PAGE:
Catastrofe: l’albero, la luna e i pantaloni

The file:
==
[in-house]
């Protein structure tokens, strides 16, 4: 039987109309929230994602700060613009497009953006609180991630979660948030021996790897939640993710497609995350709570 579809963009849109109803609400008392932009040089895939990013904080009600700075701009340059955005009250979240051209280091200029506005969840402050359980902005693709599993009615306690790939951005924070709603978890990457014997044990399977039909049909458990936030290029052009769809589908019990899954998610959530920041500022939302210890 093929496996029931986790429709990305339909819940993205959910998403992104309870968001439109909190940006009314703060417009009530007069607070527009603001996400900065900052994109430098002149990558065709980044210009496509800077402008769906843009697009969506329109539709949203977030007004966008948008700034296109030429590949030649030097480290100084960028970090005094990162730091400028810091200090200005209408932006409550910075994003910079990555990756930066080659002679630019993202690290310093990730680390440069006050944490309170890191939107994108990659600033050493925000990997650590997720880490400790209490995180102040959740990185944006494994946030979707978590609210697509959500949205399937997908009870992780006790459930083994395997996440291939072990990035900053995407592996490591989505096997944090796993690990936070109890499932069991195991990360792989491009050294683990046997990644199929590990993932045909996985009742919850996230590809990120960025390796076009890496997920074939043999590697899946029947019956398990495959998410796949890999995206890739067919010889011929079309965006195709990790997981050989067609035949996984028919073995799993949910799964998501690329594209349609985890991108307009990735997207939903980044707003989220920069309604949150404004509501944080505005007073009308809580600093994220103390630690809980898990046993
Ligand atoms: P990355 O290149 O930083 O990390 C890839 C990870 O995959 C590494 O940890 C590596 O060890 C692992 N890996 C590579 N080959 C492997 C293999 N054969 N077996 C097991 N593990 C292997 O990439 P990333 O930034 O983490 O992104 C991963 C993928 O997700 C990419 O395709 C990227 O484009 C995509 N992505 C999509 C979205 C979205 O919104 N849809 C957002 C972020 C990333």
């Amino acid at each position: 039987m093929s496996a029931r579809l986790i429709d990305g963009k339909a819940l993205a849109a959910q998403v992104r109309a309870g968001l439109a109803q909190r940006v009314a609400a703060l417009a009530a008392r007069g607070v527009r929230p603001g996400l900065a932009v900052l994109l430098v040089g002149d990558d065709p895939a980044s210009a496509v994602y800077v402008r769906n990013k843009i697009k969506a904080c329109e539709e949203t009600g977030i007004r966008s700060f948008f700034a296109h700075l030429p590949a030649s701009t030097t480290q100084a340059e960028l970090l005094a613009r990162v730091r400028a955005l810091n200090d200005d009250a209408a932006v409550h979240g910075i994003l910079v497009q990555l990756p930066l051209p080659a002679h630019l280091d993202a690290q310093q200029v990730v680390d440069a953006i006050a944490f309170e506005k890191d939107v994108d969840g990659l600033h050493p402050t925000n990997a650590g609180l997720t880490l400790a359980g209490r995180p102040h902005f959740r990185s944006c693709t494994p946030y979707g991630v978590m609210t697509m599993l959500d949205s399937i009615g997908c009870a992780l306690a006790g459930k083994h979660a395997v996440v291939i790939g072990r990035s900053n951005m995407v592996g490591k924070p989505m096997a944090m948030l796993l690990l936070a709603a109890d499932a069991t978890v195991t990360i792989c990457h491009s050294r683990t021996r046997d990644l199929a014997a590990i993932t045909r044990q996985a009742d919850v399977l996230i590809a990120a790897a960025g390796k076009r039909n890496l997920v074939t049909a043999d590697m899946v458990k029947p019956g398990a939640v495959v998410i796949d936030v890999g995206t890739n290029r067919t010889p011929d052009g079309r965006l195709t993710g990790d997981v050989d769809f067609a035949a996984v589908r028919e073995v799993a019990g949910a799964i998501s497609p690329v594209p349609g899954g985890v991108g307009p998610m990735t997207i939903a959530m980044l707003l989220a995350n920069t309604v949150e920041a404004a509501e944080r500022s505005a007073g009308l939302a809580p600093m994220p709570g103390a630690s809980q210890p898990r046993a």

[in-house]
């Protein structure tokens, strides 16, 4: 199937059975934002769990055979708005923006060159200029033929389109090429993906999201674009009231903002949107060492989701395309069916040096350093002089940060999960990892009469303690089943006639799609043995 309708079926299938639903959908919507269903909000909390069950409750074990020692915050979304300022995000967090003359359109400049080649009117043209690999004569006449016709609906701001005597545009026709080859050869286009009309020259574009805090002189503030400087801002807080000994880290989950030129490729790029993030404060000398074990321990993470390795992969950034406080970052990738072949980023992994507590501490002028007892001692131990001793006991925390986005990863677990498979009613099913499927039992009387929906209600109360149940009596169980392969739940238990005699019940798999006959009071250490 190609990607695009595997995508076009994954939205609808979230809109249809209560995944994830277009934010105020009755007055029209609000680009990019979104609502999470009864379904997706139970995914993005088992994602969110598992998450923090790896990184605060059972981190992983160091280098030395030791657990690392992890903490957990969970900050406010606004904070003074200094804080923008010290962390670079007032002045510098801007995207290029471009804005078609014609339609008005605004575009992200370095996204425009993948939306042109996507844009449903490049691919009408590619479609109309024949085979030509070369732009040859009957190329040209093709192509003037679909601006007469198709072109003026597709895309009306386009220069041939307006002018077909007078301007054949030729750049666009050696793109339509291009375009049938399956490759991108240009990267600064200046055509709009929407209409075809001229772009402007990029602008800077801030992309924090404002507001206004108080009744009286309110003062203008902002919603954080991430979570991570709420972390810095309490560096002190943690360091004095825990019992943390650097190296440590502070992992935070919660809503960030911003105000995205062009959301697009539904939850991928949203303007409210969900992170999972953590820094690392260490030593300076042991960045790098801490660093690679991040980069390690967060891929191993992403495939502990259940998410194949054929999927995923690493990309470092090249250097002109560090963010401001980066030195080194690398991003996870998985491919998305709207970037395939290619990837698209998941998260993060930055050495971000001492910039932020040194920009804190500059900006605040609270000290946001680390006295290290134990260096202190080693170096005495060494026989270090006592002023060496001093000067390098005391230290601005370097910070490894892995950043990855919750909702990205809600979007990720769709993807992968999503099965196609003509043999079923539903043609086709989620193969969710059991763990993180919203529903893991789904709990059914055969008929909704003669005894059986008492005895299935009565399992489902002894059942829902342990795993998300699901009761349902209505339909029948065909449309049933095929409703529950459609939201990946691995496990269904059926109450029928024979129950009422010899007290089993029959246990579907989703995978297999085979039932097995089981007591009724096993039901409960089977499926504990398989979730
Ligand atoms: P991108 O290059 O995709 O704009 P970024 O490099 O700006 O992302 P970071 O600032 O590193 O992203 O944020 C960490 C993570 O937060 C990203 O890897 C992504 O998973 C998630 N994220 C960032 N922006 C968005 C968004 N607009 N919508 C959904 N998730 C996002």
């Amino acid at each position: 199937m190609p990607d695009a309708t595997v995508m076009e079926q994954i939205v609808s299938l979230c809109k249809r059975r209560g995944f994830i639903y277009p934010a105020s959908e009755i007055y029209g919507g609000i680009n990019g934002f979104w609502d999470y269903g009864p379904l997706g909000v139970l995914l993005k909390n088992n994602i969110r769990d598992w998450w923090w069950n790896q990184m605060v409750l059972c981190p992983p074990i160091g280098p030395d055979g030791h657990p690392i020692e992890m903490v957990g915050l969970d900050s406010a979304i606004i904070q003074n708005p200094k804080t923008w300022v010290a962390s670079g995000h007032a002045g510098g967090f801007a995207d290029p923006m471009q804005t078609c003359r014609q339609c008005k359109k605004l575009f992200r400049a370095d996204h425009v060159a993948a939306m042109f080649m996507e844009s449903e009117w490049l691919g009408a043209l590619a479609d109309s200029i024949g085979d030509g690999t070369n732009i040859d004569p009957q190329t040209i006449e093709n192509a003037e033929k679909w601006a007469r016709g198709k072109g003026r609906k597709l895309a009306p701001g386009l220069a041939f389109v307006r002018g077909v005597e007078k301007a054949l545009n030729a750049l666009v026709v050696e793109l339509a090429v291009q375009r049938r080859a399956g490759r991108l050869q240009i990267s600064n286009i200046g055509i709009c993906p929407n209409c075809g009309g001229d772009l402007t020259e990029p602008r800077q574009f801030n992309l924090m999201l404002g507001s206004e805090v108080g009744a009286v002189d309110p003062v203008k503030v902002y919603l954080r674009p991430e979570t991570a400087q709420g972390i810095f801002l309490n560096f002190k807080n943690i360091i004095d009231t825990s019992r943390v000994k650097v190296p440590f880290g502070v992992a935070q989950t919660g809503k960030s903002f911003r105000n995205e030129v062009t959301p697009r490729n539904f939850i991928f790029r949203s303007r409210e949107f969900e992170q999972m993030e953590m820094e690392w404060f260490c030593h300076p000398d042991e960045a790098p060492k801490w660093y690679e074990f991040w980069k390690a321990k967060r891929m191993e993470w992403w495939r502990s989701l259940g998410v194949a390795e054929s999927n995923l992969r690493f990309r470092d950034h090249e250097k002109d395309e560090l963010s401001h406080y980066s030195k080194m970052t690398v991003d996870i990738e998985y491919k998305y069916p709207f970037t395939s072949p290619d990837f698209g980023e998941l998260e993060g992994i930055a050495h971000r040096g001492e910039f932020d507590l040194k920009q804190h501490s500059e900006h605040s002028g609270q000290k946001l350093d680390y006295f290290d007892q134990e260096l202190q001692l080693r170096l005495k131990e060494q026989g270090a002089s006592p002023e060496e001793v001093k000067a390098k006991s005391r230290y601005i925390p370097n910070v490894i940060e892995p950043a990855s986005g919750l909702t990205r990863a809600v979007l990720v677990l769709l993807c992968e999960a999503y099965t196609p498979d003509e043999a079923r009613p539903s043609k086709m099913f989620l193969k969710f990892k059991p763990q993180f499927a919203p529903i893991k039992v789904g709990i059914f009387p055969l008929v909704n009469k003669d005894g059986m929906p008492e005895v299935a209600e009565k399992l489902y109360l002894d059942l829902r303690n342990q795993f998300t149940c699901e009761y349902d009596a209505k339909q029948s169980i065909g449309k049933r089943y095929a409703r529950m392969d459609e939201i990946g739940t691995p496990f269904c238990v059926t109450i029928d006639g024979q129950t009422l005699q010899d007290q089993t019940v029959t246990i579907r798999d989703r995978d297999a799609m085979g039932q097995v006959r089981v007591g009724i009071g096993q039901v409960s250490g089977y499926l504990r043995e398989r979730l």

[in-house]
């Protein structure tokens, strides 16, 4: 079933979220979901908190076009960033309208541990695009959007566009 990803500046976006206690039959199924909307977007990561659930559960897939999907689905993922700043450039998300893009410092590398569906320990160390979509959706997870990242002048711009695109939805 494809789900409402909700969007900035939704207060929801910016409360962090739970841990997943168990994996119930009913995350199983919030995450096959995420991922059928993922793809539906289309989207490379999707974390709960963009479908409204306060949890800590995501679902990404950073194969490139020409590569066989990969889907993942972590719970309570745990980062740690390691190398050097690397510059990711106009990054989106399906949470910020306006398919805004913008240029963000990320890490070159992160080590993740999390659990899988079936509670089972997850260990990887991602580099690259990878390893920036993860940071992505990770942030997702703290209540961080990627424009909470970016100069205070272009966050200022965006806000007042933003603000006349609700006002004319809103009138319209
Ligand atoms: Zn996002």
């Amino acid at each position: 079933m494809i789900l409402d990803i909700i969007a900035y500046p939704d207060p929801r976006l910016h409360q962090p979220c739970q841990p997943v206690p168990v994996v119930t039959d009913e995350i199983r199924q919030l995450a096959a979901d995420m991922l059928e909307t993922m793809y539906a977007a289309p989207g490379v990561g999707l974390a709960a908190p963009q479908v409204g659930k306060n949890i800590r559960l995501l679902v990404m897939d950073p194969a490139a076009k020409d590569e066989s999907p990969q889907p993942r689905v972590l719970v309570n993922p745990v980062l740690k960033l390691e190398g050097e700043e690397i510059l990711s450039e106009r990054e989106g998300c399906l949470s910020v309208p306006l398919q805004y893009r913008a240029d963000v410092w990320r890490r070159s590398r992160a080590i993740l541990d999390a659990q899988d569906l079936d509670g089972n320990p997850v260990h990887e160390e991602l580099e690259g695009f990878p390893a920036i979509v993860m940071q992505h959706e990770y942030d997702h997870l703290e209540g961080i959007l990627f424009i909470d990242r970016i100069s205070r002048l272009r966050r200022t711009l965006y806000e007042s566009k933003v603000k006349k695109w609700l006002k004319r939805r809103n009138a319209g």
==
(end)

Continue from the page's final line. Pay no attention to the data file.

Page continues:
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Perhaps the most striking thing about En attendant Godot is its alleged maturity. But it is a misleading impression, since the text now available, and obviously the “revised text”, was established only after a number of versions had been tried out. The original French manuscript shows, in fact, that it was a rather hesitant piece of work. In production, just to give an example, the director Roger Blin advised certain cuts for reason of technical effectiveness, and at that stage in his dramatic career Samuel Beckett was only too ready to learn for a professional. So when he undertook the first English translation, he dropped most of the passages Blin leaves out. Beckett continued revising Go- dot from its inception in the late 1940s to the late 1980s. It is thus the only play that non only accumulates his early experiences with theatre, but also is later evolution as a playwright and director of his own plays.